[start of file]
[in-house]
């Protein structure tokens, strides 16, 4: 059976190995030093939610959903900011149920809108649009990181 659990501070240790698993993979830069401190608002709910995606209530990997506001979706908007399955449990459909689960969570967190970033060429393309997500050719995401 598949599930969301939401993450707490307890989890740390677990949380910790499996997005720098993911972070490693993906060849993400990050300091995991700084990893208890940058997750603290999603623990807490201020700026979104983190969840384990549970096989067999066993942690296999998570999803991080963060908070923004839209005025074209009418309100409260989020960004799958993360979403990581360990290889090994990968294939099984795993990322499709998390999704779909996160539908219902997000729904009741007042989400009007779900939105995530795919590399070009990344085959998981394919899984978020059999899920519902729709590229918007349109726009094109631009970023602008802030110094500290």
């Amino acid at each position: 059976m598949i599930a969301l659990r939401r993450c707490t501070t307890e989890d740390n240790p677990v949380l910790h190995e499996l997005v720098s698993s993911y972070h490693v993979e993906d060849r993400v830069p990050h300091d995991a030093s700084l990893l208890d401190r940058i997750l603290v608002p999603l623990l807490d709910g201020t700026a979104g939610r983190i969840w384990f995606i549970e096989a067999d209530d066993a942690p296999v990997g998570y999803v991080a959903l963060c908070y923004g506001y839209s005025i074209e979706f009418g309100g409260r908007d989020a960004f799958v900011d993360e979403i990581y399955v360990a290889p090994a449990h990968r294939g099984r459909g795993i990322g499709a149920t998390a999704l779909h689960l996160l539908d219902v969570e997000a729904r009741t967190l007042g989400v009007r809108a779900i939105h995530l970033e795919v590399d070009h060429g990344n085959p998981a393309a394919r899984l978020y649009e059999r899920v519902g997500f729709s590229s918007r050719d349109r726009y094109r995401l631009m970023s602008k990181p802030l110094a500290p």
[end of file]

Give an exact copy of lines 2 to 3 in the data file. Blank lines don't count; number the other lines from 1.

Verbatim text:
């Protein structure tokens, strides 16, 4: 059976190995030093939610959903900011149920809108649009990181 659990501070240790698993993979830069401190608002709910995606209530990997506001979706908007399955449990459909689960969570967190970033060429393309997500050719995401 598949599930969301939401993450707490307890989890740390677990949380910790499996997005720098993911972070490693993906060849993400990050300091995991700084990893208890940058997750603290999603623990807490201020700026979104983190969840384990549970096989067999066993942690296999998570999803991080963060908070923004839209005025074209009418309100409260989020960004799958993360979403990581360990290889090994990968294939099984795993990322499709998390999704779909996160539908219902997000729904009741007042989400009007779900939105995530795919590399070009990344085959998981394919899984978020059999899920519902729709590229918007349109726009094109631009970023602008802030110094500290």
């Amino acid at each position: 059976m598949i599930a969301l659990r939401r993450c707490t501070t307890e989890d740390n240790p677990v949380l910790h190995e499996l997005v720098s698993s993911y972070h490693v993979e993906d060849r993400v830069p990050h300091d995991a030093s700084l990893l208890d401190r940058i997750l603290v608002p999603l623990l807490d709910g201020t700026a979104g939610r983190i969840w384990f995606i549970e096989a067999d209530d066993a942690p296999v990997g998570y999803v991080a959903l963060c908070y923004g506001y839209s005025i074209e979706f009418g309100g409260r908007d989020a960004f799958v900011d993360e979403i990581y399955v360990a290889p090994a449990h990968r294939g099984r459909g795993i990322g499709a149920t998390a999704l779909h689960l996160l539908d219902v969570e997000a729904r009741t967190l007042g989400v009007r809108a779900i939105h995530l970033e795919v590399d070009h060429g990344n085959p998981a393309a394919r899984l978020y649009e059999r899920v519902g997500f729709s590229s918007r050719d349109r726009y094109r995401l631009m970023s602008k990181p802030l110094a500290p």